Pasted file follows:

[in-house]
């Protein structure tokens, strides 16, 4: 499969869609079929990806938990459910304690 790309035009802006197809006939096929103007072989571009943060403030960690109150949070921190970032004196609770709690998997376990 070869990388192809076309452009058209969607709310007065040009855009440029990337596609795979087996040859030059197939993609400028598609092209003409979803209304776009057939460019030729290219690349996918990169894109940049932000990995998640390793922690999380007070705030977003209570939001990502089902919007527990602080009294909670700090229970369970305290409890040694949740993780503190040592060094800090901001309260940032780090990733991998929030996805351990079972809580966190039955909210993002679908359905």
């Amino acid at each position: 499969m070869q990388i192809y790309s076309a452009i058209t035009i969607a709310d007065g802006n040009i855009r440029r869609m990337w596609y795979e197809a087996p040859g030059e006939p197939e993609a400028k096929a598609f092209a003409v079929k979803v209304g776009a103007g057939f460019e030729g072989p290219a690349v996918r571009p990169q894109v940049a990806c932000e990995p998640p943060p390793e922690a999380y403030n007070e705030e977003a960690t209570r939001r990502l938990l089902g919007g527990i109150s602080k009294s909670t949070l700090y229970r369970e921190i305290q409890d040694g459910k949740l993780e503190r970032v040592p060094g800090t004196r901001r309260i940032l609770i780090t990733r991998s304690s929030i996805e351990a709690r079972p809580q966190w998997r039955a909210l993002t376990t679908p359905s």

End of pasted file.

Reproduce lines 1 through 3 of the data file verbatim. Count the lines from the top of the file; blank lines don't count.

[in-house]
């Protein structure tokens, strides 16, 4: 499969869609079929990806938990459910304690 790309035009802006197809006939096929103007072989571009943060403030960690109150949070921190970032004196609770709690998997376990 070869990388192809076309452009058209969607709310007065040009855009440029990337596609795979087996040859030059197939993609400028598609092209003409979803209304776009057939460019030729290219690349996918990169894109940049932000990995998640390793922690999380007070705030977003209570939001990502089902919007527990602080009294909670700090229970369970305290409890040694949740993780503190040592060094800090901001309260940032780090990733991998929030996805351990079972809580966190039955909210993002679908359905």
């Amino acid at each position: 499969m070869q990388i192809y790309s076309a452009i058209t035009i969607a709310d007065g802006n040009i855009r440029r869609m990337w596609y795979e197809a087996p040859g030059e006939p197939e993609a400028k096929a598609f092209a003409v079929k979803v209304g776009a103007g057939f460019e030729g072989p290219a690349v996918r571009p990169q894109v940049a990806c932000e990995p998640p943060p390793e922690a999380y403030n007070e705030e977003a960690t209570r939001r990502l938990l089902g919007g527990i109150s602080k009294s909670t949070l700090y229970r369970e921190i305290q409890d040694g459910k949740l993780e503190r970032v040592p060094g800090t004196r901001r309260i940032l609770i780090t990733r991998s304690s929030i996805e351990a709690r079972p809580q966190w998997r039955a909210l993002t376990t679908p359905s």